Researchers have developed waterproof lasers, overcoming the main limitations of perovskite lasers. The innovation has implications for a number of fields of science that have been previously prevented from gaining the full benefits of using these lasers, due to their propensity to break down in the presence of water and other common solvents.
Enhancing the Capabilities of Perovskite Lasers
A team of scientists at Peking University, in Beijing, China, has developed tiny lasers that are made from lead halide perovskites that extend their previous limitations of being impacted by common solvents. Led by Yu Ye and Lun Dai, the research team set out to improve on the capabilities of the lasers, which emit very strong, focused light, which studies have shown is easier to detect than the light emitted by fluorescent sources.
Due to these properties, the lasers have huge potential to be used in numerous applications within biochemistry, such as biosensing, cell tracking, and imaging, and acting as probes or labels. However, there had remained a major drawback of the lasers, being that perovskites are easily broken down by common solvents, such as water. This meant that applications of the lasers in biological environments has remained limited, due to the damage caused to the laser by introducing it to common biological systems.
Developing the Waterproof Coating
In a paper published recently in the journal ACS Nano, the Beijing-based team describes how they developed an aluminum oxide coating to protect the lead halide perovskites from solvent damage. The team has proven that its innovation gives the perovskite lasers waterproof properties through the addition of this protective coating.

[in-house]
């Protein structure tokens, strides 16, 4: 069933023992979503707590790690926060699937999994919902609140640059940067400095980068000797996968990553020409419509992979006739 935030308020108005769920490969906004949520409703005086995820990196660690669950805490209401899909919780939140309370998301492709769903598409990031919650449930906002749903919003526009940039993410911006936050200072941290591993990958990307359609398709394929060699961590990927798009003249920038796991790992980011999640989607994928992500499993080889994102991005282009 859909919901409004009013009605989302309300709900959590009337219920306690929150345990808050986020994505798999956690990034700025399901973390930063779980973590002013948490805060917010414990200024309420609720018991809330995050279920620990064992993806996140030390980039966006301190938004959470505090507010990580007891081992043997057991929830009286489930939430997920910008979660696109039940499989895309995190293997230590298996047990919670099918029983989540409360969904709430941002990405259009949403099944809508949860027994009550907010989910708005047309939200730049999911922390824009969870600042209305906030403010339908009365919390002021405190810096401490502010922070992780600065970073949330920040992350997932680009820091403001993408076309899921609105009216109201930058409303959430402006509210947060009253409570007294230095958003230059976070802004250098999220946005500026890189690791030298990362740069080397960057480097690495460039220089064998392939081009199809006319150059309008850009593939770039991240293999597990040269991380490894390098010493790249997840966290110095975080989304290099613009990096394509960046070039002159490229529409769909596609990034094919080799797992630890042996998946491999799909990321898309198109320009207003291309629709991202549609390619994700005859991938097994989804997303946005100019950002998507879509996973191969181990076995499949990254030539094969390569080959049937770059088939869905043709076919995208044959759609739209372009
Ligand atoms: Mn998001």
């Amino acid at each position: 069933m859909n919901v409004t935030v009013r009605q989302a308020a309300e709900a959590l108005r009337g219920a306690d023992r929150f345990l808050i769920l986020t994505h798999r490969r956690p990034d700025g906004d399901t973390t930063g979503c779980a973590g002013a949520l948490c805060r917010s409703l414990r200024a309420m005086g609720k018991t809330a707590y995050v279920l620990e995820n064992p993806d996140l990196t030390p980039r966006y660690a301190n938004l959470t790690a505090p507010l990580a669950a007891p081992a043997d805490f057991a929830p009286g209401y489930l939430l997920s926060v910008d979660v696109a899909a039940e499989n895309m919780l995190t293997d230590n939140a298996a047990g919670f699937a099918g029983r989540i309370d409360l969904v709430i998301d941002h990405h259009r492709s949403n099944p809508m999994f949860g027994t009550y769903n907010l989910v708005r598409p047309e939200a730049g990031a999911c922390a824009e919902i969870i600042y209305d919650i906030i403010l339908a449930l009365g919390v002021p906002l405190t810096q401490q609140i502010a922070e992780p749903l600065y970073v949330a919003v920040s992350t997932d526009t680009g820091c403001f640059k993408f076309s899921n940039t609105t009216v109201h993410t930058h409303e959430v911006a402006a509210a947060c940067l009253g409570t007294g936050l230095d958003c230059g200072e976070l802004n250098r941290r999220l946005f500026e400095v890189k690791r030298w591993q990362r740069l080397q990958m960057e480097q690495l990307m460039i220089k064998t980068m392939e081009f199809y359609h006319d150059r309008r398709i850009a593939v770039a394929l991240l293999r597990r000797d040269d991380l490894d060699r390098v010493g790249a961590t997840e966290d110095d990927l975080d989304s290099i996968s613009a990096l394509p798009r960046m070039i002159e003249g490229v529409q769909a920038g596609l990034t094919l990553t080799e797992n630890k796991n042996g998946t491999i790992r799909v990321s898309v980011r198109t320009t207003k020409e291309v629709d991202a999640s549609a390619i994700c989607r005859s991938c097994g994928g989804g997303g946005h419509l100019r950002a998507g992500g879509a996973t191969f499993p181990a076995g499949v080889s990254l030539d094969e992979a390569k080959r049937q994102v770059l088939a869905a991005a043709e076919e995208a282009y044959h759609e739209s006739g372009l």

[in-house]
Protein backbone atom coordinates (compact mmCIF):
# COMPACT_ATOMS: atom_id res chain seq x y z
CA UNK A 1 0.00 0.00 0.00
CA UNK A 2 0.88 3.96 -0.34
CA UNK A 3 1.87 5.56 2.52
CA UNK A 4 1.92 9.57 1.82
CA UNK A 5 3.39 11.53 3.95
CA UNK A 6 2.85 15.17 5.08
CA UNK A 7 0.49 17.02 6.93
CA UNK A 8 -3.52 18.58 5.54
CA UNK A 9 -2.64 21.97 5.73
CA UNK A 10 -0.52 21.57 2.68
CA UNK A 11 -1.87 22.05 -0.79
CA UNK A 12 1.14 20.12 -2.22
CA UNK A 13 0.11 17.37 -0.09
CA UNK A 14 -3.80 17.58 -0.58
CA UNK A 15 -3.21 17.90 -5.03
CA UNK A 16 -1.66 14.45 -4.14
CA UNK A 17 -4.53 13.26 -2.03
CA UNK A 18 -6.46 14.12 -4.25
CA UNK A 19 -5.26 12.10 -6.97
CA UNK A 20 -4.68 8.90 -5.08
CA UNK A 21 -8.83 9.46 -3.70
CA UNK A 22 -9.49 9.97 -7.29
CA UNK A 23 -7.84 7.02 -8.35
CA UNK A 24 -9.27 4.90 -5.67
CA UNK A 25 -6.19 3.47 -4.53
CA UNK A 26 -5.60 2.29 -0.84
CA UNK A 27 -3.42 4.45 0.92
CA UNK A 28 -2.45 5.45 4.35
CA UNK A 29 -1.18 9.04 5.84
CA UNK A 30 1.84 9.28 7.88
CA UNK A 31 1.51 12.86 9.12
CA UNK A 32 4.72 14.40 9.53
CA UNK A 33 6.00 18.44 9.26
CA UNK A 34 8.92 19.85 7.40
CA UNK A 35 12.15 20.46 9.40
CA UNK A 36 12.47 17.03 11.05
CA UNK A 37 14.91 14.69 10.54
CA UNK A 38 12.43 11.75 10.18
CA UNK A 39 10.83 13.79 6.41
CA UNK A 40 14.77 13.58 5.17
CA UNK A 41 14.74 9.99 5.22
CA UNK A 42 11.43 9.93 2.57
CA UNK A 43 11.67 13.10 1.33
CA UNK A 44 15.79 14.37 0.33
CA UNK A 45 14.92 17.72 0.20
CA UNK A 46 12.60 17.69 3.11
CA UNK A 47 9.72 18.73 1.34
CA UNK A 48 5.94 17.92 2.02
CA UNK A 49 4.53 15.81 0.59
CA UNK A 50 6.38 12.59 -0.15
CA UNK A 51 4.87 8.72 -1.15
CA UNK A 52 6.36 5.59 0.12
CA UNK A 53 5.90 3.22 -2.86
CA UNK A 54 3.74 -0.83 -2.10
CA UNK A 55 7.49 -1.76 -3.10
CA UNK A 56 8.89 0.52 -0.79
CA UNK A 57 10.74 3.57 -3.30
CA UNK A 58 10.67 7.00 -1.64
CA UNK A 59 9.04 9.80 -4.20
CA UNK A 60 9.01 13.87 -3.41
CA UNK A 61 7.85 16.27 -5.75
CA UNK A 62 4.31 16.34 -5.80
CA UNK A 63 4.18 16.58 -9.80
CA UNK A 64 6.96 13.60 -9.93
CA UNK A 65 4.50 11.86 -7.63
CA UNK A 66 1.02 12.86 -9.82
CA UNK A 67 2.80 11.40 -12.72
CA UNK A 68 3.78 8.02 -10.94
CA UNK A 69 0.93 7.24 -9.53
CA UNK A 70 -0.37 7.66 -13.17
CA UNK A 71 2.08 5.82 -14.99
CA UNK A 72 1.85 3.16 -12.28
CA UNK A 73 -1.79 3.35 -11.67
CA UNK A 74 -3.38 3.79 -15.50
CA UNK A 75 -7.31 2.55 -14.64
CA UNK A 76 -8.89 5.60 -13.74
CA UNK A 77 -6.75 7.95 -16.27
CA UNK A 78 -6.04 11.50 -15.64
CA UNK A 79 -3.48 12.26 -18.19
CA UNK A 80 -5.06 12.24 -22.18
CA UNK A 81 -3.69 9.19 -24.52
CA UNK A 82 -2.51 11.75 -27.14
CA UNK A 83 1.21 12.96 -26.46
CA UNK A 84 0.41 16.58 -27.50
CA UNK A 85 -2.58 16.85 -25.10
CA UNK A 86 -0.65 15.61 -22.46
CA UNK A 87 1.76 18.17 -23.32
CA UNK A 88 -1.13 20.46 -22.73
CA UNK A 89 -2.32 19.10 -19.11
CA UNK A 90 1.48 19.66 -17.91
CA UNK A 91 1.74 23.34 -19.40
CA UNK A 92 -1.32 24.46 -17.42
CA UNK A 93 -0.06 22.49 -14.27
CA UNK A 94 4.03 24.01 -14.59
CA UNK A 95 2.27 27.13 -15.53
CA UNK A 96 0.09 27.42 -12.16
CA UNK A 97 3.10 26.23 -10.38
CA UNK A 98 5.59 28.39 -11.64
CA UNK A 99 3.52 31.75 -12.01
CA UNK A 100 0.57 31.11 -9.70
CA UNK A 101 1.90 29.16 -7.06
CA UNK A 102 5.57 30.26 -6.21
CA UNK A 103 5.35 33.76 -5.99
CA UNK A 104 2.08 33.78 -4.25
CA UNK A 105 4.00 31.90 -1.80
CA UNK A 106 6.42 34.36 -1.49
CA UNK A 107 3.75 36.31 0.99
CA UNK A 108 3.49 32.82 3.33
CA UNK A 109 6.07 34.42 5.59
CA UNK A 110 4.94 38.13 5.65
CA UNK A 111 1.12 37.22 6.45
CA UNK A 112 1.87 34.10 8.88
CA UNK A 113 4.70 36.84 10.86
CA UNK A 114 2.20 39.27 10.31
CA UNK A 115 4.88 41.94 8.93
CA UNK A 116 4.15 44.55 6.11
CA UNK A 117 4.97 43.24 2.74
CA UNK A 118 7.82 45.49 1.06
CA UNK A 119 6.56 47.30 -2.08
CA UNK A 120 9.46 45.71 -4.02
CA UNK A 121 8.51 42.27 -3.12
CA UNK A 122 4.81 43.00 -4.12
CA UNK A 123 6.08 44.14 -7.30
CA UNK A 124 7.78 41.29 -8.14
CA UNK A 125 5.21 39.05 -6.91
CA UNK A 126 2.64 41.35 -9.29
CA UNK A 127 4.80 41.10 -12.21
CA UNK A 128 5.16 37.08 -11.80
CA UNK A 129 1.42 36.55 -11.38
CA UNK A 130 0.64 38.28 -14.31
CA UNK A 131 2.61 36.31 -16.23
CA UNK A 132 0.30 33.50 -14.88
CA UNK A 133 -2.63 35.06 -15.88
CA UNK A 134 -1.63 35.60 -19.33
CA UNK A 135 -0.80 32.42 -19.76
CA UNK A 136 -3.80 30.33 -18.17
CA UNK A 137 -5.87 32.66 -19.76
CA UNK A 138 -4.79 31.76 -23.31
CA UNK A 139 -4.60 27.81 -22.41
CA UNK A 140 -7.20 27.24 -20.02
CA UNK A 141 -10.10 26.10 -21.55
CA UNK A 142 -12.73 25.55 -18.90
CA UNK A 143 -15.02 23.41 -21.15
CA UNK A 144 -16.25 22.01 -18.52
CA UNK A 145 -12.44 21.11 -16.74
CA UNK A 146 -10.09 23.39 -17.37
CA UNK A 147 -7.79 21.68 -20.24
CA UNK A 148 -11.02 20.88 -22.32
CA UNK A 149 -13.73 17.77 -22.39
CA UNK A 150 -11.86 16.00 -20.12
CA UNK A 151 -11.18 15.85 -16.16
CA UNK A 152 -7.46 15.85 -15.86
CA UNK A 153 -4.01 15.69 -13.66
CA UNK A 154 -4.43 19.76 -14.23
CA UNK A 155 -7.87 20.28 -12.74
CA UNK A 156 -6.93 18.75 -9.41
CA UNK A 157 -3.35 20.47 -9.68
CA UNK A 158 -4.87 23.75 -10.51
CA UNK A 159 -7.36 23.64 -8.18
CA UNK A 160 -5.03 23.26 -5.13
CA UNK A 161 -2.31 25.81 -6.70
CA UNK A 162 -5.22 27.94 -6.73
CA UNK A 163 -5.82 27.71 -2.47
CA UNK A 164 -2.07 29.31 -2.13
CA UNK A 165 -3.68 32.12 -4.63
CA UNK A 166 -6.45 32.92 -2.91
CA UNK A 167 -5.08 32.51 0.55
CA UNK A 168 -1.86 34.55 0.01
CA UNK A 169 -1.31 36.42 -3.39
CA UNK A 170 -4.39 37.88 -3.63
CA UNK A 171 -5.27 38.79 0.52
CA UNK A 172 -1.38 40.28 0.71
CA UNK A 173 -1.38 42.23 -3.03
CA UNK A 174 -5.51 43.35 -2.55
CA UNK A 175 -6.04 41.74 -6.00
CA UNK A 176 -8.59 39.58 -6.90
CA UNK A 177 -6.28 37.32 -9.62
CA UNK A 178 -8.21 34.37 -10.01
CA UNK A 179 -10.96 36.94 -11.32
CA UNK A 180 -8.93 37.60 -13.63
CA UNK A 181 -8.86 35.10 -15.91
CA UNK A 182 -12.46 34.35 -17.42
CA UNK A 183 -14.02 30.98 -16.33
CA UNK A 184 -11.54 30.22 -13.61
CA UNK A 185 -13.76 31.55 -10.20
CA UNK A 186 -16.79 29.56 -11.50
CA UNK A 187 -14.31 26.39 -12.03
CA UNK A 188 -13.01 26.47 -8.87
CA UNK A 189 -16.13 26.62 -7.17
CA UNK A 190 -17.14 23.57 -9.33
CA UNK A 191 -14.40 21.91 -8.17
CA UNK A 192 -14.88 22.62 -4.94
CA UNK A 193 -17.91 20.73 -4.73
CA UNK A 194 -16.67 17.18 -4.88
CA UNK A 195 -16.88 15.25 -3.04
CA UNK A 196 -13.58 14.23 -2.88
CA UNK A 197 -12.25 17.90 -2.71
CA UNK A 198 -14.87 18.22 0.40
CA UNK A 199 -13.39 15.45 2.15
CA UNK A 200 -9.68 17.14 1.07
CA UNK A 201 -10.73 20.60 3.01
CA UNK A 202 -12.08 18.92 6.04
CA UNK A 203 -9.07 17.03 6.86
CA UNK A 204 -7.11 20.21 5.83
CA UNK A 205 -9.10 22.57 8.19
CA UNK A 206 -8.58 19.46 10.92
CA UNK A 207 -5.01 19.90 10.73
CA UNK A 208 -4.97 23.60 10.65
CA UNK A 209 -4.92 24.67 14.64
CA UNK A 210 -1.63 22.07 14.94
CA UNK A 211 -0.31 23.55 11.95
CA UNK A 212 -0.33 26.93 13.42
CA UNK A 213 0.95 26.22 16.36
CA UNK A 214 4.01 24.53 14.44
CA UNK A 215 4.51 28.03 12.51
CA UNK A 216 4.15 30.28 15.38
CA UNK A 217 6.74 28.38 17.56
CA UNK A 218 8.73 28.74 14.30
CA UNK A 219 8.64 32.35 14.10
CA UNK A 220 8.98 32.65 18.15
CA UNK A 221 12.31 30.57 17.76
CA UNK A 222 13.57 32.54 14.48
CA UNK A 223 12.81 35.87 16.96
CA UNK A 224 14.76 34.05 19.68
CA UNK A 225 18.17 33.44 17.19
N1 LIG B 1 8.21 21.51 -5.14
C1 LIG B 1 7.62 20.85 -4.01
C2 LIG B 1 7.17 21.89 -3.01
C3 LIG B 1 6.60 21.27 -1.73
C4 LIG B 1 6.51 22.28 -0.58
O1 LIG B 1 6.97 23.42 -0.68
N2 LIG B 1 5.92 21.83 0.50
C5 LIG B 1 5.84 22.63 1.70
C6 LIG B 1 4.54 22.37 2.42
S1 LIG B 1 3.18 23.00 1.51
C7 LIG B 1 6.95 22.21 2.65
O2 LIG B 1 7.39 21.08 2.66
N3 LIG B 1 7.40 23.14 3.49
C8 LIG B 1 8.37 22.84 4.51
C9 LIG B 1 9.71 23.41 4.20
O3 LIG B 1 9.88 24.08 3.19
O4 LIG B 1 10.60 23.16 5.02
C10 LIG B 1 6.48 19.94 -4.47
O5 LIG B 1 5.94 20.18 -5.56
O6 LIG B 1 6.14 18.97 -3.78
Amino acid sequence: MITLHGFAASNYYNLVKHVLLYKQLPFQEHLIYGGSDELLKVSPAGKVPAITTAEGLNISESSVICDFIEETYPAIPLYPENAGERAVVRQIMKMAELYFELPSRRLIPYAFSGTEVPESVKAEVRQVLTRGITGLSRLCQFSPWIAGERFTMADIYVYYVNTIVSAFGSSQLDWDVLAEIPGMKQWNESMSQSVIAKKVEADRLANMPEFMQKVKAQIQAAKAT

To create the new, waterproof laser, the Peking University team deposited thin layers of cesium lead bromide on top of polydimethylsiloxane using chemical vapor deposition, to create nanosized plates of the material. They then transferred this nanoplate of cesium lead bromide to a silicon and silicon oxide substrate.
Following this, the team then coated the nanoplates using atomic layer deposition, increasing their thickness of just 113 to 165nm by 50nm through the addition of the aluminum oxide, creating a thick layer around the plates. Aluminum oxide is known for its properties in being easy to work with, and not affecting light transmission, key properties for its use in this project.
Finally, the finished product was then dipped in water to demonstrate that with the coating the laser could still successfully operate continuously for a one hour time period without showing detriments to its previously recorded functioning and efficiency.
In addition, the research team left the laser in the water for an entire month. During this time, the scientists switched the lasers off and on, recording its performance and efficiency each time. The results showed no decrease in performance over time, demonstrating the success of the waterproof coating they had developed. Other trials using thinner coatings had lead to a deterioration in the performance of the laser over periods of minutes to days.
The Next Steps
One of the lead researchers involved in the project, Yu Ye, explained that the tiny size of the single-crystal perovskite nanoplates along with the lasers superior light emission will lead to the development of their innovation in the construction of intracellular probes.
Therefore, the next step will be creating instruments that can investigate the activity within cells, utilizing the waterproof lasers to take measurements, with the assurance that they can be used for long periods without deterioration. The near future may see these lasers being developed in other areas of biochemistry, allowing researchers to see into cells in a way that has previously not been achievable.